High-end carmakers, homebuilders and bicycle manufacturers allow customers to customize their products. Now customers with more modest budgets, but similar appetites for customized products, can do the same thing when buying clothes, sneakers and chocolates.
Mass customization is a logical extension of the new rules of marketing that emphasize engagement over one-sided conversation. Customers not only love your brand, they also can join you in designing your products and services
Customizing products is not new. You could choose the flowers for a floral arrangement or specify the greeting on a birthday cake. What's new is how technology has made customization possible on a large scale across a vast array of product lines, even down to M&Ms.
In addition to giving customers a chance to design a product just the way they want it, mass customization gives brand managers a chance to see trends or preferences in real time and a proprietary format. It enables customers to become brand insiders, while allowing brands a peek inside the heads of their customers.
Perhaps the most innovative dimension of mass customization today is its extension to engagement between brand and customer. Product makers and service providers don't view mass customization as a one-off customer satisfaction technique, but as an ongoing relationship. Customer preferences influence brand decisions. Customers are viewed as valuable partners, not just people who buy things.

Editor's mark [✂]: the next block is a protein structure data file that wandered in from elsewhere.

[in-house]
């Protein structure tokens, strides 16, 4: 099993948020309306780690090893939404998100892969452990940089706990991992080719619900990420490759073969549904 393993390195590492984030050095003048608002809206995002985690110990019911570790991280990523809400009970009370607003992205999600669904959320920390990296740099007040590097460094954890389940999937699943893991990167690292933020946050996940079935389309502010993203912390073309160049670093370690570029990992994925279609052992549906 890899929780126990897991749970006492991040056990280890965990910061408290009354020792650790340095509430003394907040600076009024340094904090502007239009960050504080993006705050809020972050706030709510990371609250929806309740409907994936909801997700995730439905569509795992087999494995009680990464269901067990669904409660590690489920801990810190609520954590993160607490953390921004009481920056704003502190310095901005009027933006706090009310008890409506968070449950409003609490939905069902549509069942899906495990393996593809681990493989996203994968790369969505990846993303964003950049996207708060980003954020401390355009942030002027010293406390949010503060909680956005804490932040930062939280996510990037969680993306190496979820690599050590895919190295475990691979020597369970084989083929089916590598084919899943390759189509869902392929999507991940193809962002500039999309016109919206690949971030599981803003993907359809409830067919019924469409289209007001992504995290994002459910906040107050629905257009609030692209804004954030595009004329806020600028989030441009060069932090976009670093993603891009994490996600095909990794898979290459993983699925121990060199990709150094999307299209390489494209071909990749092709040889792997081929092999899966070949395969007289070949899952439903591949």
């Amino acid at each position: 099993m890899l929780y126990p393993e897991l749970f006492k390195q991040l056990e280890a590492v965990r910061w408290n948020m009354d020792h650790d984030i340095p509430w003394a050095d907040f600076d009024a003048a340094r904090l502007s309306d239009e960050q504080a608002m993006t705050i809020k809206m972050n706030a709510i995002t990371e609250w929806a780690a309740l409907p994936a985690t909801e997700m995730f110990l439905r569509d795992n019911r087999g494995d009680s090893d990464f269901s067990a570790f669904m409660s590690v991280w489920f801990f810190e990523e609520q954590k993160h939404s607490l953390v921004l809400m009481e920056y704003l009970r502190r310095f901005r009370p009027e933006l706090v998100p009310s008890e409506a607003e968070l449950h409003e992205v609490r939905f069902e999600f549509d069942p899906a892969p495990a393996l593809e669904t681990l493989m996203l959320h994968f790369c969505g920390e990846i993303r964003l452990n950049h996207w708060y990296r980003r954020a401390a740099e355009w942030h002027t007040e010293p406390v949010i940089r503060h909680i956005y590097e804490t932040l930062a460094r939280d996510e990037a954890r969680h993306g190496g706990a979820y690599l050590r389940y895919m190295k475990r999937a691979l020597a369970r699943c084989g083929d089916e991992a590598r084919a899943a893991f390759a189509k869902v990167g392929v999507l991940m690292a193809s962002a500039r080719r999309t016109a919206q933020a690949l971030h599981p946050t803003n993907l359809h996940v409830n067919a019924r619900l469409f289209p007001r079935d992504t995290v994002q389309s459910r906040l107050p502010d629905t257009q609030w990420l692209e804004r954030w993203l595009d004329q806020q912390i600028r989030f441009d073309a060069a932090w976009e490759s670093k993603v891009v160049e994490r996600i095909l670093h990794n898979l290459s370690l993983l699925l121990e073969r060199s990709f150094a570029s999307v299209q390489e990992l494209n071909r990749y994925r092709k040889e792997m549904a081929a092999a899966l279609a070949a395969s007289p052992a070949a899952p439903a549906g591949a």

The benefits of mass customization accumulate over time with multiple interactions that include repeat purchases or referrals. Brands learn more about customers and their evolving tastes, while minimizing inventory. Customers develop greater trust in brands that meet their personal needs and enable personal expression through unique products. Nike, for example, provides online space where customers can post their custom-designed sneakers.
This form of engagement works well online, but it also can prosper in brick-and-mortar environments, such as when coffee shop baristas memorize the drinks of their regular customers or a clerk at a clothing store remembers a customer's shoe size. The key is capturing this customer-to-brand knowledge and putting it to work to sharpen service, add new products and continue to meet customer expectations.
In a competitive marketplace, brands need all the help they can get to stay ahead or get ahead. Mass customization techniques are a great way to build brand loyalty and constantly monitor for ways to improve and delight customers.
NPR cited a German study documenting 500 international mass customization sites, which probably is an understated total that doesn't recognize smaller or more localized versions.
Do you employ mass customization concepts in your business? Share your examples and insights with us.